Tag Archives: starting a new garden from scratch

Planting the new court garden

A big, blank space. Bamboo stakes are used to define the areas to be be cultivated and to get the curves right. 

In the world of gardening, I am not sure that there is much that is more exciting than starting planting a new garden which has been years in mental incubation. Indeed, I am surprised how positively thrilling I am finding it to be out in the space actually putting the plants in.

It is a blank canvas, what we refer to as the court garden, on account of it looking like a tennis court when it was just an open space. We have talked about it a lot, stood and looked at the space and mentally envisaged the possibilities – which were pretty much endless – for this open, sunny area. Having narrowed down the plan, I set about refining the plant palette and building up the material to go in. As Mark has observed in the past, ours started as a poor man’s garden. His father could not afford to buy in all the material to plant up the large garden across several acres so applied himself to raising a lot of it. These days, rather than a poor man’s garden, it is an economical couple’s garden. It would cost a lot to buy in all the plants needed to fill over 450 square metres and they would arrive as small specimens. I have been gently building up plants for a few years now so what are going in are reasonable large divisions. Instant effect, Mark calls it.

This is to be my contemporary grass garden, inspired by the work of Christopher Bradley-Hole at Bury Court  but different. Immersive, not pictorial, to coin the phrase of English writer, Tim Richardson. It is set a little lower than surrounding areas so we step down into it to be surrounded by the movement of large grasses, shoulder or head high, planted in waves. A prairie on steroids perhaps? It is not designed to be viewed from a vantage point so much as to be experienced within.

Doryanthes palmeri (which will grow much larger) with Stipa gigantea

I have planted the first waves using Miscanthus ‘Morning Light’, Stipa gigantea, Chionocloa rubra and Calamagrostris ‘Karl Foerster’. And I have found a suitable space for Doryanthes palmeri. The next two waves will be Elegia capensis and Astelia chathamica. I do need to buy in about three plants of our native austroderia, commonly known as  toetoe. For, as Mark says, what is a grass garden in New Zealand if it lacks toetoe? I have sufficient plants for a wave of Chionocloa flavicans (which looks like a smaller toetoe) but I am not pinning my hopes on that because it seems to be like Christmas dinner for the rabbits and I am learning that I must garden that area with the rabbits, rather than fighting them all the time. It is one of the very few plants I am using that we have not trialled and come to understand already.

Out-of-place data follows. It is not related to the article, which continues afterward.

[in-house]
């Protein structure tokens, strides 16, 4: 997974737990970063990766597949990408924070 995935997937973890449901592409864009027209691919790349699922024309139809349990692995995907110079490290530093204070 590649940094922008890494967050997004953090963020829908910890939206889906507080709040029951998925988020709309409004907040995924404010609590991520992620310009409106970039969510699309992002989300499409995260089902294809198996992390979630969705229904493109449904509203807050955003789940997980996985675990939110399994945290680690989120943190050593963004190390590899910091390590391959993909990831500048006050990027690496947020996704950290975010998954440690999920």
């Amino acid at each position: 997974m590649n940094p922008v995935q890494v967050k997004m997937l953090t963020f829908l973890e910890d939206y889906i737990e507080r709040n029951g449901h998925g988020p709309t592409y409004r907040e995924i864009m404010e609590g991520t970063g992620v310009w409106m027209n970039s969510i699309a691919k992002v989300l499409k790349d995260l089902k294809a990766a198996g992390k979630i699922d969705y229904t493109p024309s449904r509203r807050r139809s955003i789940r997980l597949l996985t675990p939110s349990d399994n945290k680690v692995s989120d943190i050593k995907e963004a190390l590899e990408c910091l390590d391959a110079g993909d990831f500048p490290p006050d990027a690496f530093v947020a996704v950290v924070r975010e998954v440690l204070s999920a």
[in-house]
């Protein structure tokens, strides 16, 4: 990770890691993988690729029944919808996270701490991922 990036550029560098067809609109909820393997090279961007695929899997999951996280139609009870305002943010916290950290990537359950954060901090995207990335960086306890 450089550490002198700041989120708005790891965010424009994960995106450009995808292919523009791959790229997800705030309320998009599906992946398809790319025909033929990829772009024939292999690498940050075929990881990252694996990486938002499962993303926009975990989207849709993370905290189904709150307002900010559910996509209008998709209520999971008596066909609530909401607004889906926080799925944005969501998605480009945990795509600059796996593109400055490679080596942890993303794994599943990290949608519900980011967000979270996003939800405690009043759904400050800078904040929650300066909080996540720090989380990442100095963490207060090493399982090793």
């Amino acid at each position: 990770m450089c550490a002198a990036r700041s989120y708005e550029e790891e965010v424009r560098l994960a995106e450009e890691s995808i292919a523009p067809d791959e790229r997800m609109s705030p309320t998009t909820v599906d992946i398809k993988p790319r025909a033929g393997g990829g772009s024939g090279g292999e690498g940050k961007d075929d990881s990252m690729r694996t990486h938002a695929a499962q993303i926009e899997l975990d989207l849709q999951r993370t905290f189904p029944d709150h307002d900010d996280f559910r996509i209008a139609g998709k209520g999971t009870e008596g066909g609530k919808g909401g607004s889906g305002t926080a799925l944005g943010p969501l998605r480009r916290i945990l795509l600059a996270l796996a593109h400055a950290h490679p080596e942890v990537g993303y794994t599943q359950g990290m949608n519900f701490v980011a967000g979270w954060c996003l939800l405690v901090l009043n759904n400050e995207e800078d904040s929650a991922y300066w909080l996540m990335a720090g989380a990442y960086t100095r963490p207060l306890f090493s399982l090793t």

Moody miscanthus in the autumn light . It will be on a much larger scale in the new garden

Once I have planted all the waves of grass, then I will paint within with the few flowering plants I plan to use – the giant autumn-flowering salvias in yellow and red, tall yellow Verbascum creticum for spring, the very tall white nicotiana we have seeding around the place, maybe foxgloves in white and fennel. Nothing small, nothing detailed, no bulbs except the huge Albuca nelsonii. I expect the large evening primrose to find its way into the area of its own accord and I am sure Verbena bonariensis will seed down from the neighbouring borders. But the flowering plants are all secondary to the movement of the grasses.

Mark is rotary hoeing. The vintage piece of equipment in front is his prized Planet Junior that he uses often.